Darren Aevermann, born and raised in the Chicago
area, moved to Portland in July 1999 shortly after graduating
from the University of Iowa. Though the 25-year-old artist's family
history is set in Germany, it's Spain that really gets his creative
Darren Aevermann believes in giving credit where he feels
credit is due.
"I'm not a particularly religious person, but
I do believe some of my inspiration comes from God," he said,
"and that my value comes not from wealth or appearances,
but that God makes me valuable. It's that richness I try to express
through my art and creativity.
"And in a way, I use art as a tool to cope
with life and the wacky roller coaster ride it's taking me on."
El foto grande
Darren's art has also been greatly influenced by Spanish and Latin
artists, including Tapies, Goya and Miro.
"The idea for my latest paintings came from
a trip I took to Barcelona last year, where I viewed Antoni Gaudi's
architecture," he said. "The series is my interpretation
of his work using color theory.
"I find inspiration in other artists, too.
I've learned a lot by studying Matisse and his techniques and
explorations in the use of paint as texture and vibrancy,"
he said. "I go to art history museums and exhibitions for
support and encouragement."
Darren studied art in high school and college. He graduated from
the University of Iowa in May 1999 with a degree in art and design.
His plans include grad school, with the desire to teach art at
the college level.
"I attended Columbia College Chicago for one
year as a design/drawing major," he said. "Then, through
the University of Iowa foreign exchange program, I spent a year
in Merida, Venezuela, as a classical figure painting/drawing major
at la Universidad de Los Andes and CUDA (Cultural Universidad
de Los Artes).
"On the plane enroute to South America I found
out I had failed my first course in Spanish. But once there I
found it fairly easy to pick up and was off and running within
weeks," he said. "Now I speak fluent Spanish and have
worked odd jobs as a translator."
Not wanting to limit himself to one medium, Darren
studied printmaking, metal smithing, sculpture, photography and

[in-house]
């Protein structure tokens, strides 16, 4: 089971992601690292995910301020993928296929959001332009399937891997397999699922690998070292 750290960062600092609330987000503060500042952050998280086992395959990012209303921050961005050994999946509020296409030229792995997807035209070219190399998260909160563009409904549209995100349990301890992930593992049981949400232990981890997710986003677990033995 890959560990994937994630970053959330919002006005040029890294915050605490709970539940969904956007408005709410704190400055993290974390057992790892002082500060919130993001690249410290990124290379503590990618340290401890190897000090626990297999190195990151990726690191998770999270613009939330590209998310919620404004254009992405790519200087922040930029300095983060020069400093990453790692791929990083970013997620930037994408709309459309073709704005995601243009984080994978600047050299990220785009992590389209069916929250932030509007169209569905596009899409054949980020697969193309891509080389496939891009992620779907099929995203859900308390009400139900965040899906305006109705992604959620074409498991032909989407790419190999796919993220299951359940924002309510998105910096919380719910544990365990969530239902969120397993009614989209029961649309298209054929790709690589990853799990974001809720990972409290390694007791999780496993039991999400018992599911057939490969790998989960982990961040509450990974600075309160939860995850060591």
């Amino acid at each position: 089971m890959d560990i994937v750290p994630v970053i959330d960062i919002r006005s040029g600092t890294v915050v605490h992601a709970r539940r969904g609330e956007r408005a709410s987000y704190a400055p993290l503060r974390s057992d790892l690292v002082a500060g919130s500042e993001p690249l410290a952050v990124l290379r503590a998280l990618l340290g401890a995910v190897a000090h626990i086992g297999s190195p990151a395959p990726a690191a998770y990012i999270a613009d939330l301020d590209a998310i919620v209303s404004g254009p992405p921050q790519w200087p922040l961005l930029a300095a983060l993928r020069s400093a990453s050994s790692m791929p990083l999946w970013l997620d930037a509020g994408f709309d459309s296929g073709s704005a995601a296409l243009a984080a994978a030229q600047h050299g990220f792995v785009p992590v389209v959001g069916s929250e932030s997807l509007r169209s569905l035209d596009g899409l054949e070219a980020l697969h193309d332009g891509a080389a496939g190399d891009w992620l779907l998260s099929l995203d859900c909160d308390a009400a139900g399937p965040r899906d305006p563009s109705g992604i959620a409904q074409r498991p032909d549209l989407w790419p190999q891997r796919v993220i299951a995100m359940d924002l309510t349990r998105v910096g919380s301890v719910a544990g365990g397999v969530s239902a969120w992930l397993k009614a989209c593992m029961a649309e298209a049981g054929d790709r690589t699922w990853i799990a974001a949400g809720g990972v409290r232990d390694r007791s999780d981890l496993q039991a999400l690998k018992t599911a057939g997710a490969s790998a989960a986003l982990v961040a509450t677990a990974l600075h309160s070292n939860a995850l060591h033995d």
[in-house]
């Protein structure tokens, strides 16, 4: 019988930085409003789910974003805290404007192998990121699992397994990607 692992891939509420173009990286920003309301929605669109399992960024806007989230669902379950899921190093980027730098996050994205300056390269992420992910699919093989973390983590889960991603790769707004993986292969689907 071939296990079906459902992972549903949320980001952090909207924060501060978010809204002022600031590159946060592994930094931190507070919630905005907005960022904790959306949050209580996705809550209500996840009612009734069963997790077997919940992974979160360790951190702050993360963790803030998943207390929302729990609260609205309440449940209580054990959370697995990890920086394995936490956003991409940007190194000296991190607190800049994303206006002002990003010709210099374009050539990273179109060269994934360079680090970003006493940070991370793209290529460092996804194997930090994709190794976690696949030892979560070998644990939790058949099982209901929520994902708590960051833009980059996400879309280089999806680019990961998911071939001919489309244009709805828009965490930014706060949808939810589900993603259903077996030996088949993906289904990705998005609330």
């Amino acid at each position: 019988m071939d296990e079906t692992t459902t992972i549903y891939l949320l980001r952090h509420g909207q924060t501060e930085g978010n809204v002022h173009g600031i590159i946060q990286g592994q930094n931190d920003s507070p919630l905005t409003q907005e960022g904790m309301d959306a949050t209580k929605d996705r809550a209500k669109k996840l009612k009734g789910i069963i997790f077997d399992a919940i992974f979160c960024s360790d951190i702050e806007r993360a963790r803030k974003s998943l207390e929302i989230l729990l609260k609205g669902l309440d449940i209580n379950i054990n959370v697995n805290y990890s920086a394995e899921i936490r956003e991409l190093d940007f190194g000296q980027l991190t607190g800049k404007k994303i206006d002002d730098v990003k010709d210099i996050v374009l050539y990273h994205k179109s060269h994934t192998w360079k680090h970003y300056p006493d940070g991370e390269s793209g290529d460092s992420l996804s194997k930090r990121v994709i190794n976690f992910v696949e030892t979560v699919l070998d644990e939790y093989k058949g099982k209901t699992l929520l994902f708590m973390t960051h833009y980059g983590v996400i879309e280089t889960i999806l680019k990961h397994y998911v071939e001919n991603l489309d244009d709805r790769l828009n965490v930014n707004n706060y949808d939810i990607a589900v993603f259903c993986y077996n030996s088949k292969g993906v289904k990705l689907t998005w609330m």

He considers his strengths to be painting and sculpture,
where he tries to incorporate elements of all the disciplines.
Darren describes two of his works as found-object
"Fire Hazard is made from a smashed television
reconstructed into a red-light lamp that I actually use in my
darkroom," he said. "The other sculpture is outdated
computer components tack-welded together with items I picked up
at Wacky Willy's."
Finding people to be the most interesting and psychologically
challenging of subjects, Darren has also done some figure-related
Darren is planning his first Portland show at the Lowbrow Lounge
in the Pearl District.
"I haven't set a date yet, but they've assured
me I could show there," he said. "I'm constantly looking
for interesting places to show and opportunities to gain professional
work experience as an artist."
His previous shows were at the University of Iowa
one in metal smithing, another in printmaking and two in
Making ends meet
Though he finds being an artist who is striving to reach a professional
level and build an audience frustrating and challenging, Darren
considers it well worth the effort.
"I believe I'm definitely on my way and tenaciously
pursue my future in the arts. I'm designing my own Web site and
always looking for ways to get involved with Northwest groups
like the RACC (Regional Arts and Culture Center). I'm a strong
supporter of music, dance and all aspects of creativity.
"But since I'm also looking for work
spending time on résumés, interviews, etc.
it's hard to stay focused on the progress of my art. I don't like
interrupting my artwork to search for my next paycheck. But that's
life right now."